Full-Time Nanny Rates

One of the most pressing questions parents have when considering nanny care is can they afford a nanny. Unfortunately, there is no clear cut answer to this question. Parents who wish to employ a nanny must carefully consider their childcare budget and then look to employ a nanny whose salary expectations fall within their set budget.

Fortunately, however, since so many factors affect a nanny’s salary, hiring a nanny may be more affordable than parents initially think. While years ago nannies may have only been reserved for the rich and famous, today a majority of nannies are employed by dual income families where at least one parent works outside of the home.

According to the 2012 International Nanny Association Salary and Benefits Survey, on average, full-time nannies in the United States earn about $700 gross per week. The following factors, however, can impact full-time nanny rates:

Location. Nannies in major metropolitan areas tend earn more than those in suburbs.

Education. The more education and training a nanny has, the more she generally earns.

Experience. Experienced nannies can command much hired salaries than nannies with less experience.

Hours. Nannies are required to be paid at least minimum wage for each hour worked. Live-out nannies and some live-in nannies are also entitled to overtime pay at the rate of 1.5 times their base hourly rate.

Living status. Live-in nannies earn slightly less than live-out nannies; however employers of live-in nannies must provide room and board.

Duties and Responsibilities. Nannies are responsible for all tasks, including domestic ones, which are related to caring for the children. This includes doing the children’s laundry. Nannies who are expected to perform non-childcare related tasks typically charge a higher hourly rate.

Specialties. Nannies who specialize in providing a specific type of care, like care for multiples, may charge more. Nannies with special skill sets, like the ability to teach a foreign language, may also command higher salaries.

Certifications. Nannies with special certifications above and beyond CPR and first aid may insist on a higher hourly rate.

In addition to the nanny’s salary, nanny employers can expect to pay about 10% of the nanny’s gross wages in mandatory taxes and insurances. For nannies who pay legally, tax credits can offset those costs. Nanny employers who wish to attract top candidates will also need to offer a competitive salary package that includes paid time off and full or partial contributions towards the nanny’s health insurance premium.

10 Things to Consider When Setting Your Nanny Rate

Crafting a good salary package can be the key to attracting the best nanny to care for your child. As an employer, you will want to consider more than just pay rates to design an offer that is reasonable and appealing to prospective nannies. Here are ten things to consider when determining your nanny’s pay rate:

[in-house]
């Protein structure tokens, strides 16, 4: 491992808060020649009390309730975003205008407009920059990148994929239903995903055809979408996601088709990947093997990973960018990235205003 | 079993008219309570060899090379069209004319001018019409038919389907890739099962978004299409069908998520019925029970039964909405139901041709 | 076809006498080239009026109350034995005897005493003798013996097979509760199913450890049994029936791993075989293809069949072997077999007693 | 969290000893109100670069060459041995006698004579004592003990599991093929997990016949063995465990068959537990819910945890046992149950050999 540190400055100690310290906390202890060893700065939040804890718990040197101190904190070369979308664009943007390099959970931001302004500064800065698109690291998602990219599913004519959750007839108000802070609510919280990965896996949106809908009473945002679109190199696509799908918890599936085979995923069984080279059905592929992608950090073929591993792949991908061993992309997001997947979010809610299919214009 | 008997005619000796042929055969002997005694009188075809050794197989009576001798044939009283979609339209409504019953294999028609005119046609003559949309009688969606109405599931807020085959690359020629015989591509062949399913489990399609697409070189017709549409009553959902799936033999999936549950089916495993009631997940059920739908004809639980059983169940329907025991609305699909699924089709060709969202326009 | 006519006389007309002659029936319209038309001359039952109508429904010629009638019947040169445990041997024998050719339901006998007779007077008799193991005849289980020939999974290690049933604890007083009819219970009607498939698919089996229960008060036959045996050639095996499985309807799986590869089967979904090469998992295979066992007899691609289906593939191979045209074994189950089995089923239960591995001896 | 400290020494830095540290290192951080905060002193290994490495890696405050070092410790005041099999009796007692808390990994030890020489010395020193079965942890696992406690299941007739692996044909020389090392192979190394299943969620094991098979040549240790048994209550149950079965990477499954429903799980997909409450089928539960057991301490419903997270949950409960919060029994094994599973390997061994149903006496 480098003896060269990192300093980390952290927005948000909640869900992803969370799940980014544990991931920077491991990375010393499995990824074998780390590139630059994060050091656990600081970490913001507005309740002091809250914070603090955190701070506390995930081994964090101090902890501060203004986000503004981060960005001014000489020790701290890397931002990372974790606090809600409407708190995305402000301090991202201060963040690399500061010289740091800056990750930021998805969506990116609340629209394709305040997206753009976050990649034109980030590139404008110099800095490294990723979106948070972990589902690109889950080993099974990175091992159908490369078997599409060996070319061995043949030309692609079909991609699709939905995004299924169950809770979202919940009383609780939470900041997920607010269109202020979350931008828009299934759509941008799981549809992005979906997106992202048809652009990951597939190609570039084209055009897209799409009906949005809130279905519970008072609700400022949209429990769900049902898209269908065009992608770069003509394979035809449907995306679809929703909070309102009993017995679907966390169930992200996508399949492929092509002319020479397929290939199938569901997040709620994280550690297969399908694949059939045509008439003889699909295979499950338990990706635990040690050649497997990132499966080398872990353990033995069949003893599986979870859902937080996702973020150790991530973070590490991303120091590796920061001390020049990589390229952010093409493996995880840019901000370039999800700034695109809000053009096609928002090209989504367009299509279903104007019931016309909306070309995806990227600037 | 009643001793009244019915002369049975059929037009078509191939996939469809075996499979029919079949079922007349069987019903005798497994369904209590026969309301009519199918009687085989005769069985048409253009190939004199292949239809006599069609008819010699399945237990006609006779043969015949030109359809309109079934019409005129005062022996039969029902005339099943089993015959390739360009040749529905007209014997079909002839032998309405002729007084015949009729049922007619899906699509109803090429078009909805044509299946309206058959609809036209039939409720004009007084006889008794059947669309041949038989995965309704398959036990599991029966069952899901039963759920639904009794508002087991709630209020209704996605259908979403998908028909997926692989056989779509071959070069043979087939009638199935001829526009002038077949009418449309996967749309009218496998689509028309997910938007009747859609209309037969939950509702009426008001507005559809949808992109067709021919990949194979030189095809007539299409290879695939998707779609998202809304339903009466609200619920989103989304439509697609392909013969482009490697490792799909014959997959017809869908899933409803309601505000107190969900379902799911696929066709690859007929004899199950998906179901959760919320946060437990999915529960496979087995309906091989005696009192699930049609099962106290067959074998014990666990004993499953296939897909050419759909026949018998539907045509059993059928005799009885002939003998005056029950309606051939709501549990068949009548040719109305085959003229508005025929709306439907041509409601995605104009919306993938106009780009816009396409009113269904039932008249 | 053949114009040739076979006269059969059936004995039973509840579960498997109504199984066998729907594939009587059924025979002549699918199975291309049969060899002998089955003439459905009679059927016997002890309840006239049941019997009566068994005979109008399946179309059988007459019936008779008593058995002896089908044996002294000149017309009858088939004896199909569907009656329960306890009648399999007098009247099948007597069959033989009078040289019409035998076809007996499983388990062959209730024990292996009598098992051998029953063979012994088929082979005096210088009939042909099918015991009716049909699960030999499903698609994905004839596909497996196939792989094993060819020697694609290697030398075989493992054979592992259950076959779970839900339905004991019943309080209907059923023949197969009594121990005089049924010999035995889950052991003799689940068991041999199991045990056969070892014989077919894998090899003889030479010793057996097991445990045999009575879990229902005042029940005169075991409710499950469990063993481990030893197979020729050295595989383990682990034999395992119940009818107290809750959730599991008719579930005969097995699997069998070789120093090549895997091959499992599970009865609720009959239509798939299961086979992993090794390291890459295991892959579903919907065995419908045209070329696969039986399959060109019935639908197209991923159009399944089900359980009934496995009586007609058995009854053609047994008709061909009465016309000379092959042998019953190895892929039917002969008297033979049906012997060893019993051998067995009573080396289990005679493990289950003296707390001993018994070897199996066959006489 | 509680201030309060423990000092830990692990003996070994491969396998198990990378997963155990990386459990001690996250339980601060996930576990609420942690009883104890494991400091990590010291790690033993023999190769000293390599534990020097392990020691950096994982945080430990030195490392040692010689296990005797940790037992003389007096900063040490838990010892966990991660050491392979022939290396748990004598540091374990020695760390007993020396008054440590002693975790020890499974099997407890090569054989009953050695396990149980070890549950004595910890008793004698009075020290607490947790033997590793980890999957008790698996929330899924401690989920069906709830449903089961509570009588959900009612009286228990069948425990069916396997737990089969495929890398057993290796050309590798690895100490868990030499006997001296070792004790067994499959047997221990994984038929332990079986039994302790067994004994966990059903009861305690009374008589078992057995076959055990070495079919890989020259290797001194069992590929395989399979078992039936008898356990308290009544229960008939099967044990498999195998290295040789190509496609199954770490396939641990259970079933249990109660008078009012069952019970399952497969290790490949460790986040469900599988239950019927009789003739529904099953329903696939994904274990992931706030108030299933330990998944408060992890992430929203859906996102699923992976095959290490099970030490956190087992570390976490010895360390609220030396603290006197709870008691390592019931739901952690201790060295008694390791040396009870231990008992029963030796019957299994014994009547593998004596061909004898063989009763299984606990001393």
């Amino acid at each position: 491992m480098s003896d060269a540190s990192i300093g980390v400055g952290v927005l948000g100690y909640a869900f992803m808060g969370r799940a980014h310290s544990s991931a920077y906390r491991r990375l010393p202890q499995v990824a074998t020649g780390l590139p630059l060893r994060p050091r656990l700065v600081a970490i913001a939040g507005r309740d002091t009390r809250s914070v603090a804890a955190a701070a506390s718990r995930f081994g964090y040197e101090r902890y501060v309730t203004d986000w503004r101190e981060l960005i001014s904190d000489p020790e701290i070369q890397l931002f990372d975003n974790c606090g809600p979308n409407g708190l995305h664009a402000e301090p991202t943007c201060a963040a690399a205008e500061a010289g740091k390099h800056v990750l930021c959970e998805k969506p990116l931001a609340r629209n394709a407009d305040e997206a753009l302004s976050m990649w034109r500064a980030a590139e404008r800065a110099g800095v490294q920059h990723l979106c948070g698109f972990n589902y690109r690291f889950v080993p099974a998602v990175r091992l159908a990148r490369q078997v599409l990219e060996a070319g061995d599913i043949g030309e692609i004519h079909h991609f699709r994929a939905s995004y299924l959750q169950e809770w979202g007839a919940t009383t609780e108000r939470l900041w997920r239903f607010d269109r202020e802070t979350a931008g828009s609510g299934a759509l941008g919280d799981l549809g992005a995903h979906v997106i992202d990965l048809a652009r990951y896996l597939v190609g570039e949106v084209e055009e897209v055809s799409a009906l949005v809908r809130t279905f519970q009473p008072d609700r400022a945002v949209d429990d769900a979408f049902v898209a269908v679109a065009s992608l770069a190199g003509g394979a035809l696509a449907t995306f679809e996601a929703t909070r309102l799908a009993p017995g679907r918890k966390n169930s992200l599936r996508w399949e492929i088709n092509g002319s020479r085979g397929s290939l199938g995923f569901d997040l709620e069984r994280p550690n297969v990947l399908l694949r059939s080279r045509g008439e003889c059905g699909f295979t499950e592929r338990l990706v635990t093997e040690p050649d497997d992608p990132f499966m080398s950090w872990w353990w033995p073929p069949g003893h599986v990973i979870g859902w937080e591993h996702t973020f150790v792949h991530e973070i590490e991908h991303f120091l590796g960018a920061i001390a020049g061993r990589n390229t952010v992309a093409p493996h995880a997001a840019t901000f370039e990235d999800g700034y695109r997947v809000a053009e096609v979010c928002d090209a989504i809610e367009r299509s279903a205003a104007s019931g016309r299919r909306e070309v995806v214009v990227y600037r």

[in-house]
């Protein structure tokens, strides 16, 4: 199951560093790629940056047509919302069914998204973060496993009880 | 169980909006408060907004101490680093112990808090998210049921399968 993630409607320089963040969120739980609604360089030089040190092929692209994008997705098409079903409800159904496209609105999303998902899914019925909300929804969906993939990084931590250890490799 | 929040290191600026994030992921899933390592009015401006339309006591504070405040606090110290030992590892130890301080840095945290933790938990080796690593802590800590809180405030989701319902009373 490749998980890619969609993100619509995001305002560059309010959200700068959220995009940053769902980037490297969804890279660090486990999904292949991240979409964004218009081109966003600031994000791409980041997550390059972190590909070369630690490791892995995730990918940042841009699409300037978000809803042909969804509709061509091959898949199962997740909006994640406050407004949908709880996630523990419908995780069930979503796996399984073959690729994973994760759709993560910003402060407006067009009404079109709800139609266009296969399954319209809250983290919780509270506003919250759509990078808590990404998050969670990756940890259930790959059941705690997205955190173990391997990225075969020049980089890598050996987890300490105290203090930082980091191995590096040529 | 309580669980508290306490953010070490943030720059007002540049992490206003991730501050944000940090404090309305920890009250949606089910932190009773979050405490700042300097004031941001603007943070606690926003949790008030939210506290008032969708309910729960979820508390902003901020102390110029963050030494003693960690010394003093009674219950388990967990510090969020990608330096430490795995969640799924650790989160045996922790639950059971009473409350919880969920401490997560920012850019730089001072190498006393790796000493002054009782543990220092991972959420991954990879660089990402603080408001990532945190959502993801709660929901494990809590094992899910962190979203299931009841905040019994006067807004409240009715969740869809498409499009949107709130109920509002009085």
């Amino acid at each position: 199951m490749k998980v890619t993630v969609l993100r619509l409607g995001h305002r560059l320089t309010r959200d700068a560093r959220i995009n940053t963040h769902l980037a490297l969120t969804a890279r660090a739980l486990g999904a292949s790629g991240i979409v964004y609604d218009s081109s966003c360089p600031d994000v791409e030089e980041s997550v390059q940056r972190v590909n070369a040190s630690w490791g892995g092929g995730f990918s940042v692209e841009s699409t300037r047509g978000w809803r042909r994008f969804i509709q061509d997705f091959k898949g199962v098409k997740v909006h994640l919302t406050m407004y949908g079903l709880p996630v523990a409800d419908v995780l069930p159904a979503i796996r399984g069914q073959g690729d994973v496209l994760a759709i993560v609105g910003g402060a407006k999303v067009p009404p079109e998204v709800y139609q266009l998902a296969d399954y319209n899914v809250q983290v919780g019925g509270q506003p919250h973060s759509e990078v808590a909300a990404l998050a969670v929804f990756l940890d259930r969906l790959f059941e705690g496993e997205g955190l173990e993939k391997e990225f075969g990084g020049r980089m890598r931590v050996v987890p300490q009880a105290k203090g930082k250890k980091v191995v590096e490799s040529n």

1. Experience.  A nanny’s experience significantly impacts her earning potential. The more experience a nanny has, the more she earns.
  2. Hours. Nannies typically work 40 to 60 hours each week with two days off. The negotiated salary agreement should specify your family’s expectations for hours to be worked.
  3. Number of children.  While nannies charge per family, if you’ll be expecting an addition anytime soon, you can expect to increase the nanny’s hourly rate by about 5%.
  4. Overtime. Live-out and some live-in nannies, depending on the state, who work more than 40 hours a week are entitled to 1.5 times the base hourly wage for those overtime hours, according to the Fair Labor Standard Act. Remember that your nanny must be paid the legal minimum wage, and most demand a much higher pay rate.
  5. Vacation and holidays.  Most nannies receive at least two weeks of paid vacation each year. They also should receive some paid holidays as negotiated with the family for whom they work. Eight federal holidays would typically be offered in most households. Nannies are typically paid 52 weeks per year. If you opt for a vacation sans nanny, she’ll still expect to be paid.
  6. Health Insurance.  Many families pay either all or part of a nanny’s health insurance premiums as part of the employee pay package. Nannies may accept a lower hourly rate if they are getting health insurance benefits.
  7. Transportation expenses. If nannies are expected to drive children to school or special activities, a family should provide for these costs. Some nannies have use of the family car when they are on the job. Others are required to use their personal vehicles. In the latter case, the nannies should the standard IRS mileage reimbursement.
  8. Room and board. Live-in nannies receive housing and food at their place of employment, including a private bedroom and bath. Nannies who live-in may earn slightly less than those who live-out.
  9. Expenses. Nannies are normally entitled to compensation for out-of-pocket expenses on the job. These may include things like children’s meals, groceries, activity costs. Most employers provide their nanny with a petty cash fun and have her document costs by providing receipts.
  10. Perks. Some employers may choose to offer additional benefits outside the normal scope of a pay package. These could include the use of a vacation home or health club membership. Nannies may be willing to lower their rate in exchange for desirable perks.

A competitive pay package helps parents attract and keep the most attractive nanny candidates. Families who invest in their nannies tend to have nannies that invest in their families. When nannies feel valued and compensated fairly they are more likely to go above and beyond and strive to be the best employee they can be.


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